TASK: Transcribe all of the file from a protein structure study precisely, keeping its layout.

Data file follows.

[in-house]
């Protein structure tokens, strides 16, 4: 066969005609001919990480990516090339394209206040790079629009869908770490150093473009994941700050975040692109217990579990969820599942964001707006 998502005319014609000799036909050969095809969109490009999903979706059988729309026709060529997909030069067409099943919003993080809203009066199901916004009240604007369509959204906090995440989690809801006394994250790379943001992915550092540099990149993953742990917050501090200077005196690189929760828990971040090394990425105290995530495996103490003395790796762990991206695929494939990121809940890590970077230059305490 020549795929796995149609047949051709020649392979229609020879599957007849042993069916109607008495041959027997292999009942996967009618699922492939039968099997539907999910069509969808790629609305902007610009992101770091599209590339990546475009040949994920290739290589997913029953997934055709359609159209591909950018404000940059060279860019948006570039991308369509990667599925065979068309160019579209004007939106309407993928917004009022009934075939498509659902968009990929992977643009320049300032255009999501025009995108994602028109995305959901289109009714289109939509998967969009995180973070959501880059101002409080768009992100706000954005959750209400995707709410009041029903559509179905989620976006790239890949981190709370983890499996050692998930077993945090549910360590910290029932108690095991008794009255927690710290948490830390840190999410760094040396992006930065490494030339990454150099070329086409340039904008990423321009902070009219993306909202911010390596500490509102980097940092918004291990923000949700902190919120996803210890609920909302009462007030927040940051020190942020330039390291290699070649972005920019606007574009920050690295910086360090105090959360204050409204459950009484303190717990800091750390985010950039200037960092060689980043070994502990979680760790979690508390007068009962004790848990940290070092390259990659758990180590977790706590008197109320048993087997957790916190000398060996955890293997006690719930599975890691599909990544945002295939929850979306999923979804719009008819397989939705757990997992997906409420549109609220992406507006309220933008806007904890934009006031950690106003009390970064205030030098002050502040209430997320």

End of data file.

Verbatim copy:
[in-house]
């Protein structure tokens, strides 16, 4: 066969005609001919990480990516090339394209206040790079629009869908770490150093473009994941700050975040692109217990579990969820599942964001707006 998502005319014609000799036909050969095809969109490009999903979706059988729309026709060529997909030069067409099943919003993080809203009066199901916004009240604007369509959204906090995440989690809801006394994250790379943001992915550092540099990149993953742990917050501090200077005196690189929760828990971040090394990425105290995530495996103490003395790796762990991206695929494939990121809940890590970077230059305490 020549795929796995149609047949051709020649392979229609020879599957007849042993069916109607008495041959027997292999009942996967009618699922492939039968099997539907999910069509969808790629609305902007610009992101770091599209590339990546475009040949994920290739290589997913029953997934055709359609159209591909950018404000940059060279860019948006570039991308369509990667599925065979068309160019579209004007939106309407993928917004009022009934075939498509659902968009990929992977643009320049300032255009999501025009995108994602028109995305959901289109009714289109939509998967969009995180973070959501880059101002409080768009992100706000954005959750209400995707709410009041029903559509179905989620976006790239890949981190709370983890499996050692998930077993945090549910360590910290029932108690095991008794009255927690710290948490830390840190999410760094040396992006930065490494030339990454150099070329086409340039904008990423321009902070009219993306909202911010390596500490509102980097940092918004291990923000949700902190919120996803210890609920909302009462007030927040940051020190942020330039390291290699070649972005920019606007574009920050690295910086360090105090959360204050409204459950009484303190717990800091750390985010950039200037960092060689980043070994502990979680760790979690508390007068009962004790848990940290070092390259990659758990180590977790706590008197109320048993087997957790916190000398060996955890293997006690719930599975890691599909990544945002295939929850979306999923979804719009008819397989939705757990997992997906409420549109609220992406507006309220933008806007904890934009006031950690106003009390970064205030030098002050502040209430997320």